Most beautiful drive in the Province ? Go up to Dauphin via Russell and Riding Mountain Park. Drive down the other side of the park – McCreary, Kelwood etc. Amazing, especially when there’s some colour in the fields. I’d put that roadtrip up against any other in the province or even the country.

    I keep pics on my Flickr Manitoba Album

  4. You guys amaze me. To see Winnipeg and Manitoba through your eyes (and blog) is a whole lot of fun. I have, for the most part, lived in MB. most of my life. I have never felt a burning desire to drive Manitoba just for the sake of looking around.

    I think maybe I’ll do that this summer. Thanks for the inspiration. And look to the winnipeg sandbox for the result of that inspiration.

  5. Laurel says:

    E & A – I think we need to do an Imperial Cookie tour of Manitoba… or at least Imperial Cookie day trips!

    Mr. Christian – Thanks for the trip recommendation! Your photos are awesome – how long have you been traveling around the province?

    Grumpy Old Man – You totally should! We’ll keep an eye out for your adventures on your site 🙂

  6. Shannon says:

    Hey, sounds like you guys had a blast…i love your picture of the old dam in Pinawa…makes me want to go on a road trip in Manitoba!!

  7. Laurel says:

    This is why you have to come out to the ‘Peg for a visit, Shan! September would be a great time for a roadtrip!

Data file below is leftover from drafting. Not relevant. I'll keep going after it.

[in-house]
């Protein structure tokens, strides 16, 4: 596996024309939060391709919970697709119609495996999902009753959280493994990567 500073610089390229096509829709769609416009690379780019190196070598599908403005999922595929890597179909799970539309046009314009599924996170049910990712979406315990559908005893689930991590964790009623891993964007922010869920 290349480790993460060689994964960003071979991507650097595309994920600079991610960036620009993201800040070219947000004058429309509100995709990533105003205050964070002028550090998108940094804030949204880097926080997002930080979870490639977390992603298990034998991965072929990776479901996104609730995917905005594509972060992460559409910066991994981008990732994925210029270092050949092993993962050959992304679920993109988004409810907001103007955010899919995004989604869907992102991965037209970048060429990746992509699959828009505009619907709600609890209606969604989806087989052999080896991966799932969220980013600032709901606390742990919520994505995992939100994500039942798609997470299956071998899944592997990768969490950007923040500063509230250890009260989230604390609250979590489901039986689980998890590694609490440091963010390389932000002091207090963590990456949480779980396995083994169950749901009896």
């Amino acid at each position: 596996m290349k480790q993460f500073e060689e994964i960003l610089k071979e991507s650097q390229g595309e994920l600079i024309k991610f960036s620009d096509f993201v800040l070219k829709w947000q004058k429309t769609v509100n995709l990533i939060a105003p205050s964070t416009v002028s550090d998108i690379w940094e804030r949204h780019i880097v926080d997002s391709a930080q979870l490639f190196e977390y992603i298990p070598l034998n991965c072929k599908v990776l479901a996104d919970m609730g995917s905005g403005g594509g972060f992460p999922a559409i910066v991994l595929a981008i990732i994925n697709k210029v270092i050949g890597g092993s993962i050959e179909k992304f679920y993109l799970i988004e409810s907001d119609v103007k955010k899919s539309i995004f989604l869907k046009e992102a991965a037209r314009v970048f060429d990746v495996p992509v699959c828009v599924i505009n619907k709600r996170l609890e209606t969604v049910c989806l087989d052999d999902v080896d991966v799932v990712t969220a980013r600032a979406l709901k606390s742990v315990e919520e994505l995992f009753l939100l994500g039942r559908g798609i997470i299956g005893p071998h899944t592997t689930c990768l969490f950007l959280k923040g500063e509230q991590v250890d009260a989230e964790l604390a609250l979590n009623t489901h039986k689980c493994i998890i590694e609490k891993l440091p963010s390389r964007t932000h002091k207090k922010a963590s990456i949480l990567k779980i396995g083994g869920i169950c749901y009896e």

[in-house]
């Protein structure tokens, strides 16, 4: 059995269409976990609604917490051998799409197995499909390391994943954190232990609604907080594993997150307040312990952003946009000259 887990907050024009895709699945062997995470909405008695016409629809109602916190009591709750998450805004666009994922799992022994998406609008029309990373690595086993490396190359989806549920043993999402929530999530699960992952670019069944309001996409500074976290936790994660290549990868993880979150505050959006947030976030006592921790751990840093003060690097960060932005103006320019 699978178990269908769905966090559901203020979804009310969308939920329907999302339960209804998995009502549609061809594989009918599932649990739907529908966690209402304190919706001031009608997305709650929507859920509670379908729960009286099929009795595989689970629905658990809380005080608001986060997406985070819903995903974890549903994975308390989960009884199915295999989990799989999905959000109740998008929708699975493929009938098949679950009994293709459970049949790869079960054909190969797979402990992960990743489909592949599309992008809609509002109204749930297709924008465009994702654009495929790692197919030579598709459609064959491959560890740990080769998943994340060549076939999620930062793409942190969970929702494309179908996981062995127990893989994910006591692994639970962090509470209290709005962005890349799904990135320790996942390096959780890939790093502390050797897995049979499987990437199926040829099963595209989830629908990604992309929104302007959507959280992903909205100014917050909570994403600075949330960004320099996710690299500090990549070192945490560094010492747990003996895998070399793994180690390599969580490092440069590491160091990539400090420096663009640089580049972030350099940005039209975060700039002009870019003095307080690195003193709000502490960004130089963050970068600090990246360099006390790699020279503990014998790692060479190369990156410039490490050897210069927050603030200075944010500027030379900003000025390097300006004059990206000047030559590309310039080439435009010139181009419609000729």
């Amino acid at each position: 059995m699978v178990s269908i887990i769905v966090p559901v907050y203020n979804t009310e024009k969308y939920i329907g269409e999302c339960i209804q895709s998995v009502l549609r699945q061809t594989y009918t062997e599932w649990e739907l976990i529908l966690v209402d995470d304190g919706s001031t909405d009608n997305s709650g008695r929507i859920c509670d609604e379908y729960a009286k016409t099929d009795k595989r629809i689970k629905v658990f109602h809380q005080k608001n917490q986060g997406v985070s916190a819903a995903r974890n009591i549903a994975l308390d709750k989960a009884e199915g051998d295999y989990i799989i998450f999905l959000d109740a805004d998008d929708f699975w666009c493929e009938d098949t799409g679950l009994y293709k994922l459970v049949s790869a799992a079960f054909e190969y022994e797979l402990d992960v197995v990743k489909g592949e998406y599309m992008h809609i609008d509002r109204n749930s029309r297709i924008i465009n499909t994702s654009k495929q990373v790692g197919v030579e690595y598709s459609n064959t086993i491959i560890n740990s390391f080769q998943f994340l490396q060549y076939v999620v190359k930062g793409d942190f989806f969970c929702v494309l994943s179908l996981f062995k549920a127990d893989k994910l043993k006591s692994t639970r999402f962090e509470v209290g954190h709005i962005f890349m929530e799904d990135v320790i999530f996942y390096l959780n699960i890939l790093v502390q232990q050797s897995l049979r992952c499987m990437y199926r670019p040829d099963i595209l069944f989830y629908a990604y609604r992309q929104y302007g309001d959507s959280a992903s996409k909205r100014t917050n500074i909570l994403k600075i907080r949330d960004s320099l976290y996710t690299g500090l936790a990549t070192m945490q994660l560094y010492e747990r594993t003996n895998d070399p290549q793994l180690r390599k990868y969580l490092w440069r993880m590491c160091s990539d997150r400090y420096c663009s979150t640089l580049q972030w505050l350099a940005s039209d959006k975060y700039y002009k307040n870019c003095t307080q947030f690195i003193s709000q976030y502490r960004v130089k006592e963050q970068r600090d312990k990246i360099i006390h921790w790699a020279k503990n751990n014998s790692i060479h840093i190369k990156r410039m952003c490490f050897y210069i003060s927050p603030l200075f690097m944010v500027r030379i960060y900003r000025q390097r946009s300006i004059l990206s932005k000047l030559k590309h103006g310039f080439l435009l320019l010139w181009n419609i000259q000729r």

8. cherenkov says:

    Totally my neck of the woods!

    Beausejour hasn’t changed much as you say, but Larry’s closed down a number of years ago. Larry’s was a walk-up fries and burger stand on the main drag. I put “fries” first because they were the best ever in the history of the world. Vickies is also pretty good though. I usually stop there for fries, bison burger and shake when I’m passing through town.

  9. Laurel says:

    Cherenkov – Aw man, Larry’s sounds like it was the place to go – I would totally drive to Beausejour just to get awesome fries!

    Maybe you can verify something for me – my mission from Emma for this trip was to go to Vickie’s and try a deep friend pickle (which they apparently serve?). I didn’t make it, but can you confirm their existence? I’ve never heard of deep fried pickles before, but now I’m kicking myself for missing the opportunity to try one.

  10. mrchristian says:

    I’ve been doing it for years now. A job I had a couple of years back sent me around the province (sadly I didn’t have a camera then). I’d always drive to the meeting or whatever and then meander home by the back roads.

    GOM – definitely go for it ! I find the best way to get going is pick a date when a town is having their fair or homecoming and target an event to get to for Saturday morning or afternoon. (I find that if I don’t pick a target event Saturday morning has a way of getting away on me running errands in Winnipeg).